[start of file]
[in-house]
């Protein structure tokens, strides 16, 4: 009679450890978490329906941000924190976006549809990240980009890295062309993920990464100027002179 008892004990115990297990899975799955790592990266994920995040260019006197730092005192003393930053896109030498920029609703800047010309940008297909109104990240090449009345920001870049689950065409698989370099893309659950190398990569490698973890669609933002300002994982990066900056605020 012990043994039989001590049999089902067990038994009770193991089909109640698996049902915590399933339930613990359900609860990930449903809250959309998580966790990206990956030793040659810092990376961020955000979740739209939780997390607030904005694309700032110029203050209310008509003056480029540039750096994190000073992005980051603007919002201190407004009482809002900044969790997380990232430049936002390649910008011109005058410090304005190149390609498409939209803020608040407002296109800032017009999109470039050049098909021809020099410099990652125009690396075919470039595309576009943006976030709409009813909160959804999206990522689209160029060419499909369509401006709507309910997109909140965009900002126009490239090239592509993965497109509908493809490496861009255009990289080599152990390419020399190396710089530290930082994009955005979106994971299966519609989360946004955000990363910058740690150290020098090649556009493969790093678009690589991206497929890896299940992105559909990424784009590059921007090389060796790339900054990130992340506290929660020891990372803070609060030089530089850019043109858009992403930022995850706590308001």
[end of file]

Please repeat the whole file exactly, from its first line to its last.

[in-house]
């Protein structure tokens, strides 16, 4: 009679450890978490329906941000924190976006549809990240980009890295062309993920990464100027002179 008892004990115990297990899975799955790592990266994920995040260019006197730092005192003393930053896109030498920029609703800047010309940008297909109104990240090449009345920001870049689950065409698989370099893309659950190398990569490698973890669609933002300002994982990066900056605020 012990043994039989001590049999089902067990038994009770193991089909109640698996049902915590399933339930613990359900609860990930449903809250959309998580966790990206990956030793040659810092990376961020955000979740739209939780997390607030904005694309700032110029203050209310008509003056480029540039750096994190000073992005980051603007919002201190407004009482809002900044969790997380990232430049936002390649910008011109005058410090304005190149390609498409939209803020608040407002296109800032017009999109470039050049098909021809020099410099990652125009690396075919470039595309576009943006976030709409009813909160959804999206990522689209160029060419499909369509401006709507309910997109909140965009900002126009490239090239592509993965497109509908493809490496861009255009990289080599152990390419020399190396710089530290930082994009955005979106994971299966519609989360946004955000990363910058740690150290020098090649556009493969790093678009690589991206497929890896299940992105559909990424784009590059921007090389060796790339900054990130992340506290929660020891990372803070609060030089530089850019043109858009992403930022995850706590308001």